Having seen the potential problems of ignoring legislation first hand, I was particularly interested in what Nigel had to say.

I'm one of those people who tends to read the odd terms and conditions page or End User License Agreement (EULA) and find that the language these documents are written in doesn't make for easy reading or understanding, so I was pleased that this presentation used simple plain English.

The presentation was not an exhaustive list of the all legal rules and regulations a website needs to comply with, but it highlighted the areas that are frequently misunderstood or ignored completely, it focused mainly on UK rules and regulations, such as:

  • Sector specific compliance
  • Web Accessibility compliance
  • Company information which must be on the website
  • Intellectual property and ownership
  • The Data Protection Act (complying with)
  • Terms and conditions and disclaimers
  • Pricing errors
  • Distance selling regulations and consumer rights

Nigel's full presentation entitled "Risky business; legal tips for safe selling online" can be downloaded as a PDF from Fox Williams' ebizlawTM website.

Nigel Miller is a partner at Fox Williams LLP.

Time to start testing your websites in Safari on Windows?

Apple recently added their Safari web browser to the Apple Software Update and pre-checked the box by default. This effectively means that a lot of Windows users will now, possibly without knowing it, have installed Safari.
I'm not going to discuss the ethics of this practice here, instead read John's Blog - CEO of Mozilla.

But what it means for the humble web designer or developer is that we should really be installing Safari on our Windows machines and adding it to the list of browsers we test our sites against as the number of users is bound to increase as a consequence.

Apple pushed Safari web browser through their Apple Updates service

Competition in the browser business is good and over the last few years Firefox has begun to gain ground on Microsoft's Internet Explorer domination. It has also forced the browsers to become more standards compliant, thereby helping web developers and designers design cross-browser, cross-platform web pages.

According to Apple, Safari is a standards compliant browser built on the open source WebKit project, so hopefully if your pages have been built to W3C standards they will require minimal checking, but it is always wise to test. Apple have a range of web developer resources for the Safari browser, including the Safari CSS support, Safari developer FAQ, and a general web development best practices guide.

Font and Text Styles for Websites

People find reading text on screen much more difficult than reading on paper, by following some simple guidelines web designers can help make this as painless as possible.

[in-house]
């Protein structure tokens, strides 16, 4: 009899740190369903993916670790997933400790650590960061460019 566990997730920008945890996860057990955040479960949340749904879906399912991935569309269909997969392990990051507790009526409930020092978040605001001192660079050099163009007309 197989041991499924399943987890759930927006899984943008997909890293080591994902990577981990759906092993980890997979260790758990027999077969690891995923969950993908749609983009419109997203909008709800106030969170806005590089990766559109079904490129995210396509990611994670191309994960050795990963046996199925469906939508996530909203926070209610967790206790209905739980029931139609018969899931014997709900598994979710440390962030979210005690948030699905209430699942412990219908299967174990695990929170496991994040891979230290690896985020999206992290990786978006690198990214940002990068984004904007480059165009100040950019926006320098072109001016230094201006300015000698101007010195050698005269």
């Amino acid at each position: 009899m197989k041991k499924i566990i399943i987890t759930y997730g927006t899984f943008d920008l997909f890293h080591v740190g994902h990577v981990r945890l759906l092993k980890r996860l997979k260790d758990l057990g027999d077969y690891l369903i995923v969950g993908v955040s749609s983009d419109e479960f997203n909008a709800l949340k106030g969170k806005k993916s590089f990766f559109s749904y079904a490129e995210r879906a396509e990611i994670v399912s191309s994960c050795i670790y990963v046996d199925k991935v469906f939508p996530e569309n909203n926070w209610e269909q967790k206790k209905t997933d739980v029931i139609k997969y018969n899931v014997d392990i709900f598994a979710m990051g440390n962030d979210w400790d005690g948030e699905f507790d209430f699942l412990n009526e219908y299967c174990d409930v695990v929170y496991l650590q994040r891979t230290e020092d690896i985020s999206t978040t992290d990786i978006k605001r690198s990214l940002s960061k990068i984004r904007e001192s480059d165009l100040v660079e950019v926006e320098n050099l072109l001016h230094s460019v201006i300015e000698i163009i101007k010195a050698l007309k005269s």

Due to the nature of how web browsers render textual content on the screen; using the fonts installed on the client machines, it severely limits the font variation web designers have at their disposal.
Most browsers will be able to render the following fonts without reverting to a default alternative:

  • Arial
  • Georgia
  • Verdana
  • Arial Black
  • Times New Roman
  • Trebuchet MS
  • Courier New
  • Impact
  • Comic Sans MS

I personally stick to the top 3 fonts in this list as they are very readable on-screen and are the most professional; avoid Comic Sans MS and Courier New.
It is also possible to specify alternative fonts in your CSS style sheets for the browser to use if your font of choice isn't available.

Once you've chosen a font for a website use that font throughout to maintain consistency. Websites that use too many fonts sprinkled through their pages look unprofessional. Verdana is the most readable font even at low point sizes.

Maintaining Readability

To increase a sites' readability you should focus your attention on three things:

  1. Choose a good font and a decent readable default font size.
  2. Make sure the text and background contrast in colours is high.
  3. Avoid using all capitals in blocks of text and headings.

Text in Images

Some web designers get around the font support problems mentioned above by creating a bitmap image of all headings, titles etc. Although this method does allow you to use any font your graphics program supports, including anti-aliased (smooth-edged) fonts, it causes a big accessibility and SEO problems. You should only use this technique for a company logo, all other textual information should be actual text in your HTML.

A Recipe for a Successful Website

Creating a successful website can be a hit and miss affair even before you've even thought about attracting users to the site.

There are countless websites, books and consultants dedicated to designing websites, web programming and development, search engine optimisation, usability and accessibility. However even if you have an expert specialising in each field on your development team you will have to make difficult decisions along the way which can have a fundamental impact on how your site will perform. This won't be much of a surprise to anyone in the business.

Web Designers Role

Web designers for instance need to be able to create designs that have a high level of usability as well as creating a visually appealing design that sticks to standard methods of navigation with a colour scheme that conforms to accessibility guidelines. Good guidelines and specifications are needed from the client and the other members of the team prior to commencing work so the designer knows the scope of the project.

Web Developers Role